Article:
Tracy K. Smith
The poems in Scriptorium are primarily concerned with questions of religious authority. The medieval scriptorium, the central image of the collection, stands for that authority but also for its subversion; it is both a place where religious ideas are codified in writing and a place where an individual scribe might, with a sly movement of the pen, express unorthodox religious thoughts and experiences. In addition to exploring the ways language is used, or abused, to claim religious authority, Scriptorium also addresses the authority of the vernacular in various time periods and places, particularly in the Appalachian slang of the author’s East Tennessee upbringing. Throughout Scriptorium, the historical mingles with the personal: poems about medieval art, theology, and verse share space with poems that chronicle personal struggles with faith and doubt.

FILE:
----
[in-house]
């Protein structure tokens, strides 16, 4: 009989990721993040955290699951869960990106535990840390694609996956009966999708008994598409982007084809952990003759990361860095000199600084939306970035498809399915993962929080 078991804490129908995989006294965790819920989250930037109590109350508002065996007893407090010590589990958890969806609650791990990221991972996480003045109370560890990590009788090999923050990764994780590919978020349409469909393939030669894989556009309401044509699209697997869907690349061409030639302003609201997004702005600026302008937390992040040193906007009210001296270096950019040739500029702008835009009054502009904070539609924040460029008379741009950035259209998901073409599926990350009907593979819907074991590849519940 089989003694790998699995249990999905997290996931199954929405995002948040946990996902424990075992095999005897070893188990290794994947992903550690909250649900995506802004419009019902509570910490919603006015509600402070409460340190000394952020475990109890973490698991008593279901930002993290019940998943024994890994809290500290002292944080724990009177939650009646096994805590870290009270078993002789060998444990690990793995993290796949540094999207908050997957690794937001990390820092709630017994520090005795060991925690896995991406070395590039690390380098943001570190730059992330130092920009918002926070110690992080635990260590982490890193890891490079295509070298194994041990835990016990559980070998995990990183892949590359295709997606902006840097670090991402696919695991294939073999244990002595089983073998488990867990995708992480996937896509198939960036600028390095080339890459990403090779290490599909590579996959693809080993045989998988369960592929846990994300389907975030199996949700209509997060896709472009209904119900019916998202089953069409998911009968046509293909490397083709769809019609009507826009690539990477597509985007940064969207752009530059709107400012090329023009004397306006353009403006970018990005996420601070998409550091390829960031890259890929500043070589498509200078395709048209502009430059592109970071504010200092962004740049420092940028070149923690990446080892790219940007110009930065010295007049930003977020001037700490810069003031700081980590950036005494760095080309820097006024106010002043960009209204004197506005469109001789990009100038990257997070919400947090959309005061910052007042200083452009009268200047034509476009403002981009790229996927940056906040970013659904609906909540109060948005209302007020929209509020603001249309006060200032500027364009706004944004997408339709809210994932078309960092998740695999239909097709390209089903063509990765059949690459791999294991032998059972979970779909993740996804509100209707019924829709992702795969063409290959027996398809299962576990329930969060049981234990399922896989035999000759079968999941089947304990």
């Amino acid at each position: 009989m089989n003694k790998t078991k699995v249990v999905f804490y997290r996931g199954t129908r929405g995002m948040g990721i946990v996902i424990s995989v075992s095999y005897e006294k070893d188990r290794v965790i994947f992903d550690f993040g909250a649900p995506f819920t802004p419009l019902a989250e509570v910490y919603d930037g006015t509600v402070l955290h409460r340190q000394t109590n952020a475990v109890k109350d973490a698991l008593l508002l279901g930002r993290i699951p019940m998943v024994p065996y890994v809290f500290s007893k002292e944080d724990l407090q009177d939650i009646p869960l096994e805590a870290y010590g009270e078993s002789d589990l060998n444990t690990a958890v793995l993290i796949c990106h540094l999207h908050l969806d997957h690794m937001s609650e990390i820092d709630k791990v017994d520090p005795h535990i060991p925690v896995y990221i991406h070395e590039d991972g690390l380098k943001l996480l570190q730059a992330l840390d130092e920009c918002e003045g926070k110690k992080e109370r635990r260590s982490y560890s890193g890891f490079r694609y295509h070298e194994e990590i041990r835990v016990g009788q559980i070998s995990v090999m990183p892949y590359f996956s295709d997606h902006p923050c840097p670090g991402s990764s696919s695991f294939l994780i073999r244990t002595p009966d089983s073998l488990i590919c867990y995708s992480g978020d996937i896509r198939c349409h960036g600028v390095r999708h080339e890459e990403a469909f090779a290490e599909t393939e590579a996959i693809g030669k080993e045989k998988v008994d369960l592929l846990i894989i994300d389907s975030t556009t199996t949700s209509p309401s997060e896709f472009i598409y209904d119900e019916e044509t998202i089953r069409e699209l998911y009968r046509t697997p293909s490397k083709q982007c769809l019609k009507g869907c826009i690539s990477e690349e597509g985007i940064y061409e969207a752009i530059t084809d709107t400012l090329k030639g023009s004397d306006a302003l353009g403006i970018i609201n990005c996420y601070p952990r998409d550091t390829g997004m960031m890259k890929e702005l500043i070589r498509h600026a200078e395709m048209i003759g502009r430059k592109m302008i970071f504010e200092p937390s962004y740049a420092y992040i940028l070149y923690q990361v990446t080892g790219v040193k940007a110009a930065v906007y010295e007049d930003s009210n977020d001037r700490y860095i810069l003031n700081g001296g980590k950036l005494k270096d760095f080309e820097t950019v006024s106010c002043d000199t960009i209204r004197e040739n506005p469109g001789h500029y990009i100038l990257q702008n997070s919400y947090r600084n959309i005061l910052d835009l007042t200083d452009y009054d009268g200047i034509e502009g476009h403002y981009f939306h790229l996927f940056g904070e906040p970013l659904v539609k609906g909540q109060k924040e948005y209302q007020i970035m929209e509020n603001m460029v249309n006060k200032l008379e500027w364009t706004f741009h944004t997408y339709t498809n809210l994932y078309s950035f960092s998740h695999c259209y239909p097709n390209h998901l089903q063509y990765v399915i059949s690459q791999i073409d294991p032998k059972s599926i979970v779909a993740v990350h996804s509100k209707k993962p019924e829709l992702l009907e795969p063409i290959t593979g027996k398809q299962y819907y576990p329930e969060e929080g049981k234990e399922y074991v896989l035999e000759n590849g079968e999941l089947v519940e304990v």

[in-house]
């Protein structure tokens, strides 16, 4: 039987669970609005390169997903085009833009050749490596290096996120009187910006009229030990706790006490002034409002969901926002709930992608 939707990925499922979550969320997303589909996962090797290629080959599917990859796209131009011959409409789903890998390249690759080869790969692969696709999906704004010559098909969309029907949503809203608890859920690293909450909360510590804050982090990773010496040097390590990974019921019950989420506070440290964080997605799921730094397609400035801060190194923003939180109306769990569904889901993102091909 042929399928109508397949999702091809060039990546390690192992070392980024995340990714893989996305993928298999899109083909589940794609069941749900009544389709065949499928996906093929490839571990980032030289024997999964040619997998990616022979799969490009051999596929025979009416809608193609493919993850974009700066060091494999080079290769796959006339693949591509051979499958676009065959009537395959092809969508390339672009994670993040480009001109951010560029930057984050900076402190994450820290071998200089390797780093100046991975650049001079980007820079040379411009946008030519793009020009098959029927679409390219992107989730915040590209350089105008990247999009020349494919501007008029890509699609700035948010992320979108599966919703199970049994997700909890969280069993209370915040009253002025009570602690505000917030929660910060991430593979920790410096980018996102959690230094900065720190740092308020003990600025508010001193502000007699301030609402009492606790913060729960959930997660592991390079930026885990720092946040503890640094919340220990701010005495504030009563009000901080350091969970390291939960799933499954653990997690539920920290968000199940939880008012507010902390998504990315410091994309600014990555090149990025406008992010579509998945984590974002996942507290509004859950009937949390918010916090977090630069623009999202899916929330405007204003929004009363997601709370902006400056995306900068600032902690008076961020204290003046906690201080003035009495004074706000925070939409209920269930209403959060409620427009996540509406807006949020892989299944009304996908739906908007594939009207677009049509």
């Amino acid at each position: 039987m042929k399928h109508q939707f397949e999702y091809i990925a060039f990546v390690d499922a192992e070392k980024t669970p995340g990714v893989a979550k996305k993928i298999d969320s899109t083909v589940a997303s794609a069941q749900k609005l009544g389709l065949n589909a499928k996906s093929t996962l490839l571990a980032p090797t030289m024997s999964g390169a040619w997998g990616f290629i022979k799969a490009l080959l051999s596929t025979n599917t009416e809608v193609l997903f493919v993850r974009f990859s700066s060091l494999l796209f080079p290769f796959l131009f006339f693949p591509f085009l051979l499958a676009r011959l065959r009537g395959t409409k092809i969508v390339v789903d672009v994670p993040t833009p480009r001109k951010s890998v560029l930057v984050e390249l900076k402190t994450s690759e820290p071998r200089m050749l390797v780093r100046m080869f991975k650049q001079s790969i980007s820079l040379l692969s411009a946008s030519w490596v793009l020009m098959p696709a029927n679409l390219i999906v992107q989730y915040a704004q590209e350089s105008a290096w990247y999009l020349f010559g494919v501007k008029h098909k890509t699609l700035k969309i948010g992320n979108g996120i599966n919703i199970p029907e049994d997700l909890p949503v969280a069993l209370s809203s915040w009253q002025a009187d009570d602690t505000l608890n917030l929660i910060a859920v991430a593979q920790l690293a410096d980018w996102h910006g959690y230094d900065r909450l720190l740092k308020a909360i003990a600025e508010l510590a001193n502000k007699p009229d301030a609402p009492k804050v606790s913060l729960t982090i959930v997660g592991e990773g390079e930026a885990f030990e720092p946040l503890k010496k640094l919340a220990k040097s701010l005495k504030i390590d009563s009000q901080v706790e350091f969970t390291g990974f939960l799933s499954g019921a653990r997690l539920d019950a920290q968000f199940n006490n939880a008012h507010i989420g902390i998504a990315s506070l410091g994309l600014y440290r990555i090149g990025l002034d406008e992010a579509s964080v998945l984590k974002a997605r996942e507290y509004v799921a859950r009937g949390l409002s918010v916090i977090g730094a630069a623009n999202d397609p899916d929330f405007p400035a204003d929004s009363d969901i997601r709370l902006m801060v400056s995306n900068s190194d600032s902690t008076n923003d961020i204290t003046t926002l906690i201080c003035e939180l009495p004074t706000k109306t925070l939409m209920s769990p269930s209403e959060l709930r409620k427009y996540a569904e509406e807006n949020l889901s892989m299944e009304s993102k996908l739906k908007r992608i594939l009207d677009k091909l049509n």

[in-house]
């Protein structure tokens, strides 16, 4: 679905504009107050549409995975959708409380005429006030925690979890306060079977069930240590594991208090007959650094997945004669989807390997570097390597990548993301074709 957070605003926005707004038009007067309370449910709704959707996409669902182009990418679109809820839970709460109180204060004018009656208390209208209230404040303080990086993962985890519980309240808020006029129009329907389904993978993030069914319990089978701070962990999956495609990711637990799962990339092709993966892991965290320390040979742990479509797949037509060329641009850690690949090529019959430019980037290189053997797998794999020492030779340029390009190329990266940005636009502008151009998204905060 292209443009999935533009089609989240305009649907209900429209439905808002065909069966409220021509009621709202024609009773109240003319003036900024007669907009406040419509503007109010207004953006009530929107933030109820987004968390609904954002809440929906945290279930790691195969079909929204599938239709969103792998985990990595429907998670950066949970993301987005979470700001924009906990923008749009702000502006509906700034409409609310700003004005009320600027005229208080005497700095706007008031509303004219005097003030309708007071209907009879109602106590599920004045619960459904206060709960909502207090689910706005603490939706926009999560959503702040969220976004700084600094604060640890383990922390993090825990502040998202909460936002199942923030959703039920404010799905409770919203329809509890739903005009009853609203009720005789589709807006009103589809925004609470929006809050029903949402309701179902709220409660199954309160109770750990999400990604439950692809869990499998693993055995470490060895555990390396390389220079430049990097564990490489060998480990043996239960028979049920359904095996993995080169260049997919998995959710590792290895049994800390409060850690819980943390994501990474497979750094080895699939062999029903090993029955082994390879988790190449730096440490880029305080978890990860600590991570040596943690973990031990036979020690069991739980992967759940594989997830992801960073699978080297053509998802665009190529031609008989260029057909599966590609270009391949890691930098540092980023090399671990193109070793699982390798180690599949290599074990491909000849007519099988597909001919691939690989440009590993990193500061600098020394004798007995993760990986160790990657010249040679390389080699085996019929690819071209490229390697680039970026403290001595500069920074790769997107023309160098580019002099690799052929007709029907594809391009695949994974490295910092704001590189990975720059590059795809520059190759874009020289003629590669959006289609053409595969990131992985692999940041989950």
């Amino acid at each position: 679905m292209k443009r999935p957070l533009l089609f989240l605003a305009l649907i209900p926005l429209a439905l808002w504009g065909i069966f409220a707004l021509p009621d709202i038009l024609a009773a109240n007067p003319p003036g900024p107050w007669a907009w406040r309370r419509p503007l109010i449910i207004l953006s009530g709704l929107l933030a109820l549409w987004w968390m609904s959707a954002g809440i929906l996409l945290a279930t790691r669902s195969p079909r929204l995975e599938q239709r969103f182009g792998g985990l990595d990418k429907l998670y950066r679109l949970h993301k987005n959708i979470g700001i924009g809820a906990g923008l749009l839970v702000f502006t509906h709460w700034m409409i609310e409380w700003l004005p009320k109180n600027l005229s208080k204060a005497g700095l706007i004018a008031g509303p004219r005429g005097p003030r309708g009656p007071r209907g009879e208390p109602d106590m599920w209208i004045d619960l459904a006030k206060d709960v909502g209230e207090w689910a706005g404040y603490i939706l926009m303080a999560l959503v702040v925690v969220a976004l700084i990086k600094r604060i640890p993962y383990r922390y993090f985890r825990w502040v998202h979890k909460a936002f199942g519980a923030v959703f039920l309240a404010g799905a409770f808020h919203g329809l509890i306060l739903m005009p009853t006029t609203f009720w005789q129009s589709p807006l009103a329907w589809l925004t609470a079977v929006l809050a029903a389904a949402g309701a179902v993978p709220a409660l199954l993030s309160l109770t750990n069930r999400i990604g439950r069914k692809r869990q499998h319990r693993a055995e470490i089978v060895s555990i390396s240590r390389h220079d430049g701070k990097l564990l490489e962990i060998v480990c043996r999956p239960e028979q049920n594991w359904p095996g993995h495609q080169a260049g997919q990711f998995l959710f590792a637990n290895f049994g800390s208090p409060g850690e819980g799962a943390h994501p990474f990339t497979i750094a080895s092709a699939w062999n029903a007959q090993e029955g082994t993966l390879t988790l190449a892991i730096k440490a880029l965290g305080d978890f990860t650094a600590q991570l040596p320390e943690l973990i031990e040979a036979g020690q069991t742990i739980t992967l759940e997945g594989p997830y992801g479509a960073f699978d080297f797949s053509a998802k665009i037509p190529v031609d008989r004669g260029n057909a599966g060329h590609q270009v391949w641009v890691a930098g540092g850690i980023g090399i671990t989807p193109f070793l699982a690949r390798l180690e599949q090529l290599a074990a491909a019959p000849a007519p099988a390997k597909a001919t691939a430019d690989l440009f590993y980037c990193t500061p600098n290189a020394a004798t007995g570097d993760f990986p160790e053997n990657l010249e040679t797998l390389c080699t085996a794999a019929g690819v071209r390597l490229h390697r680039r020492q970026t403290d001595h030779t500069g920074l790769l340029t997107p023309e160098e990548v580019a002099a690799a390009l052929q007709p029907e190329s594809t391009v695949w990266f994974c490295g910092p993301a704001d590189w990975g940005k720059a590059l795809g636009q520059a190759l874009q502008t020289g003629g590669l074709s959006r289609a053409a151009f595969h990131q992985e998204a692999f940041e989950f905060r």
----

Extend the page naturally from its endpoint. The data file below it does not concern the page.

the Gospel Book of Otto III, ca. 10th century
Shines forth from the vellum this film of sun,
the precious metal pounded thick as air,
then bound to the page with gesso or with glair—
more than one hundred leaves of gold from one
ducat. Otto, on the gold-leaf throne
which he commissioned—servant of Christ, ruler
of the world—surveys his gilded empire,
and the hand of God adjusts his crown.
O Christ, how I have loved you, with my heart shut
like an emperor’s fist or a golden door,
a Bible with its pages locked up tight.
In my poverty I sought a poor God to adore,
a love I could buy with my widow’s mite.
But this is not a Bible for the poor.